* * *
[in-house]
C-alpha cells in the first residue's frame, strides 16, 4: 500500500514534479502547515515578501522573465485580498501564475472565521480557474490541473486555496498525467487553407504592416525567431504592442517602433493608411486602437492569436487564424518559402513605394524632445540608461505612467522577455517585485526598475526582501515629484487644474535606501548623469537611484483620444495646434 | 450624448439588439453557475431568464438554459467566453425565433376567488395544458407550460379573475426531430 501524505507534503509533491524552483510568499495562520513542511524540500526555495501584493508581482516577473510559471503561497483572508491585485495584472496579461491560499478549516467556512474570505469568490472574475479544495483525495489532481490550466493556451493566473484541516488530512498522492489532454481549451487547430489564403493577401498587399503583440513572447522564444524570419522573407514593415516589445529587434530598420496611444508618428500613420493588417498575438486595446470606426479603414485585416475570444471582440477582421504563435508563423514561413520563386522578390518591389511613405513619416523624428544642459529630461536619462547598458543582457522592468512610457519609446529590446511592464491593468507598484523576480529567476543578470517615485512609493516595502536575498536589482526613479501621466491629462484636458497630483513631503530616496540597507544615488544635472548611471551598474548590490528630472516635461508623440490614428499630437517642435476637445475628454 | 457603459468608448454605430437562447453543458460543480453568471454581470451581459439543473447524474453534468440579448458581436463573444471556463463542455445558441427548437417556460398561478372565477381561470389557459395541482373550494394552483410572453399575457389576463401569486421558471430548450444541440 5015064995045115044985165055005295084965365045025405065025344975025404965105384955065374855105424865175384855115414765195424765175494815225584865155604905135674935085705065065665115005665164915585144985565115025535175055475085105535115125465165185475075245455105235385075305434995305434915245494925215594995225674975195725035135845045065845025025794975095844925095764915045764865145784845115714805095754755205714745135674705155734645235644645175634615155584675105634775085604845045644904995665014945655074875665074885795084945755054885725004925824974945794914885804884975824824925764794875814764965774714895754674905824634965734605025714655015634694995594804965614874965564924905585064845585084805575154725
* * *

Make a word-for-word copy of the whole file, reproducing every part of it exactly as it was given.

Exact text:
[in-house]
C-alpha cells in the first residue's frame, strides 16, 4: 500500500514534479502547515515578501522573465485580498501564475472565521480557474490541473486555496498525467487553407504592416525567431504592442517602433493608411486602437492569436487564424518559402513605394524632445540608461505612467522577455517585485526598475526582501515629484487644474535606501548623469537611484483620444495646434 | 450624448439588439453557475431568464438554459467566453425565433376567488395544458407550460379573475426531430 501524505507534503509533491524552483510568499495562520513542511524540500526555495501584493508581482516577473510559471503561497483572508491585485495584472496579461491560499478549516467556512474570505469568490472574475479544495483525495489532481490550466493556451493566473484541516488530512498522492489532454481549451487547430489564403493577401498587399503583440513572447522564444524570419522573407514593415516589445529587434530598420496611444508618428500613420493588417498575438486595446470606426479603414485585416475570444471582440477582421504563435508563423514561413520563386522578390518591389511613405513619416523624428544642459529630461536619462547598458543582457522592468512610457519609446529590446511592464491593468507598484523576480529567476543578470517615485512609493516595502536575498536589482526613479501621466491629462484636458497630483513631503530616496540597507544615488544635472548611471551598474548590490528630472516635461508623440490614428499630437517642435476637445475628454 | 457603459468608448454605430437562447453543458460543480453568471454581470451581459439543473447524474453534468440579448458581436463573444471556463463542455445558441427548437417556460398561478372565477381561470389557459395541482373550494394552483410572453399575457389576463401569486421558471430548450444541440 5015064995045115044985165055005295084965365045025405065025344975025404965105384955065374855105424865175384855115414765195424765175494815225584865155604905135674935085705065065665115005665164915585144985565115025535175055475085105535115125465165185475075245455105235385075305434995305434915245494925215594995225674975195725035135845045065845025025794975095844925095764915045764865145784845115714805095754755205714745135674705155734645235644645175634615155584675105634775085604845045644904995665014945655074875665074885795084945755054885725004925824974945794914885804884975824824925764794875814764965774714895754674905824634965734605025714655015634694995594804965614874965564924905585064845585084805575154725